John is a Consultant Physiotherapist specialising in running and lower limb injuries. With over 25 years experience as a musculo-skeletal physiotherapist he has developed a unique program for the management of running related injuries. This work is based on applying up to date Scientific principles and his own original research which lead to a new diagnosis termed Biomechanical Overload Syndrome. He has been published in the British Journal of Sports Medicine and lectures both here and abroad on running technique. He continues ongoing research in running form and its relation to various lower limb injuries. He has worked with the New Zealand Olympic Squad, London Lions Professional basketball team UK basketball, Sussex Cricket, and was Military Elite Sports Physiotherapist and Military Running Injuries Specialist. He also consults regularly to rugby premiership and super-league clubs. As a former rugby player , marathoner and ironman John has first-hand knowledge of the stresses undertaken by the body in various sporting disciplines.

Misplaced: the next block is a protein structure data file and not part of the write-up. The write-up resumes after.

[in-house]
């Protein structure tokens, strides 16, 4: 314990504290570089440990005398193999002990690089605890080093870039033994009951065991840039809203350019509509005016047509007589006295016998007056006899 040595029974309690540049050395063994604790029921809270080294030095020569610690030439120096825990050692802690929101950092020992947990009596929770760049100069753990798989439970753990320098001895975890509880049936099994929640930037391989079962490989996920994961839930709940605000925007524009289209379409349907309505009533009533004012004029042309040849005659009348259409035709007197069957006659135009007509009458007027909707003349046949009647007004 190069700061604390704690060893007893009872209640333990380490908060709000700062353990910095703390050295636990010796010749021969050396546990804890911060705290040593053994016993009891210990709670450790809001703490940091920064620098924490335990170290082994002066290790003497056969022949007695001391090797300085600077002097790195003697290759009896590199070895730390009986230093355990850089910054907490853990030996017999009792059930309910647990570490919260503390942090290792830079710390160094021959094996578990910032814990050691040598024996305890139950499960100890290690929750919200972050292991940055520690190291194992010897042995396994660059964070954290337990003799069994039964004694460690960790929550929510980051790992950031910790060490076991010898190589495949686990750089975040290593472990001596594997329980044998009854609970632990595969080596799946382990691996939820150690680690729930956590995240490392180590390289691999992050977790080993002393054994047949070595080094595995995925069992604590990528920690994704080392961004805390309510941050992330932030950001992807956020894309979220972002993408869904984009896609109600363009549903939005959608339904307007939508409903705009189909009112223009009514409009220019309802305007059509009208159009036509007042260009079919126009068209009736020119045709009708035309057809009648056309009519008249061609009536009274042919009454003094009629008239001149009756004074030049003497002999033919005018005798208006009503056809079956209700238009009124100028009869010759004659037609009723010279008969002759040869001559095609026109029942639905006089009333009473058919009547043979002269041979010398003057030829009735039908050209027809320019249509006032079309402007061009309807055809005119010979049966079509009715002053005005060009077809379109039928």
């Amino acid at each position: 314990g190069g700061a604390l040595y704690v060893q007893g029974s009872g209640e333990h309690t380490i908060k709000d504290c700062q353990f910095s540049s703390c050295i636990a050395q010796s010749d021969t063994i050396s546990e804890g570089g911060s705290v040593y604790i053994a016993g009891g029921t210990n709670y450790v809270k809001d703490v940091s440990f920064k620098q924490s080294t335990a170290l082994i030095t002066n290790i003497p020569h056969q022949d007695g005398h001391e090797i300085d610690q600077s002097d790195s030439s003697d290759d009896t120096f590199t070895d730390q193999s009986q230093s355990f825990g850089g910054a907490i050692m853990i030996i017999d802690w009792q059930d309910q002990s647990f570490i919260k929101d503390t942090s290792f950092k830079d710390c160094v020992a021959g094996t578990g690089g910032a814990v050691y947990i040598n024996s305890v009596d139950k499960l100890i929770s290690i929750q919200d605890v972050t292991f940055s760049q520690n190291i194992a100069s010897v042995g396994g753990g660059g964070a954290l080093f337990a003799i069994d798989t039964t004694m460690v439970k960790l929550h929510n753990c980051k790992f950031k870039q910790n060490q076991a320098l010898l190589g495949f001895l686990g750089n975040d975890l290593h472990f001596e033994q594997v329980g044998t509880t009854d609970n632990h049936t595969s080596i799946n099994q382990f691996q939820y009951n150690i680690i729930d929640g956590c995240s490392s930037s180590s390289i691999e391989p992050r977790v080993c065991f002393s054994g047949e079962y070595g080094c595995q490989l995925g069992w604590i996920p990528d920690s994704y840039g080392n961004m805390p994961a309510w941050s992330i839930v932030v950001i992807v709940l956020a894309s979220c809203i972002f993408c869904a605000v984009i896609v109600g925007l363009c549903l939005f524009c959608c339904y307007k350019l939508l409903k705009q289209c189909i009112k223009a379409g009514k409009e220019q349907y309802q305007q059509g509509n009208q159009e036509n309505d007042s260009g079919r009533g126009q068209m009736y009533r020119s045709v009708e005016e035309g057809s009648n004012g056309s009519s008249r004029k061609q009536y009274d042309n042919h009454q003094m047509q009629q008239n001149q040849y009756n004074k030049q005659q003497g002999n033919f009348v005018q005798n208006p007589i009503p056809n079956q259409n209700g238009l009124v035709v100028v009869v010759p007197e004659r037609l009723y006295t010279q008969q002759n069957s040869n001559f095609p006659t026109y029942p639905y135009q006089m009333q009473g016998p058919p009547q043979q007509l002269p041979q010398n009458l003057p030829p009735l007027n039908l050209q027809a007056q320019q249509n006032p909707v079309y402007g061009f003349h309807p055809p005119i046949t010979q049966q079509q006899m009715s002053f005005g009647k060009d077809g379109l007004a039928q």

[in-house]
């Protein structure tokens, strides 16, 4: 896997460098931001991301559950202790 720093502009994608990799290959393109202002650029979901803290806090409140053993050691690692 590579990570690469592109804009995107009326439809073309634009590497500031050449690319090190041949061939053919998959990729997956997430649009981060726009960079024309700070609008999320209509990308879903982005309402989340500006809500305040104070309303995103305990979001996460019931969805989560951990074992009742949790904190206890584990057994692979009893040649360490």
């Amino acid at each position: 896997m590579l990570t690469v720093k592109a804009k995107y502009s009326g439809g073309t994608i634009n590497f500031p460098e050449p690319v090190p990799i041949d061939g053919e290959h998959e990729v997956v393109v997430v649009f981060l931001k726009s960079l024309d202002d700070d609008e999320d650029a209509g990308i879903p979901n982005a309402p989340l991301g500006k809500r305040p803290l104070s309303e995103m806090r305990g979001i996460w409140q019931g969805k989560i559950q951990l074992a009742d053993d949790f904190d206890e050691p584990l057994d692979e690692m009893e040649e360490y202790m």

COMMENTS (1)
Reply

Hi John, good to read your post, always interested to hear what you have to say about running technique, I’m still running injury free thanks to you. Keep up the good work.
Regards; Billy.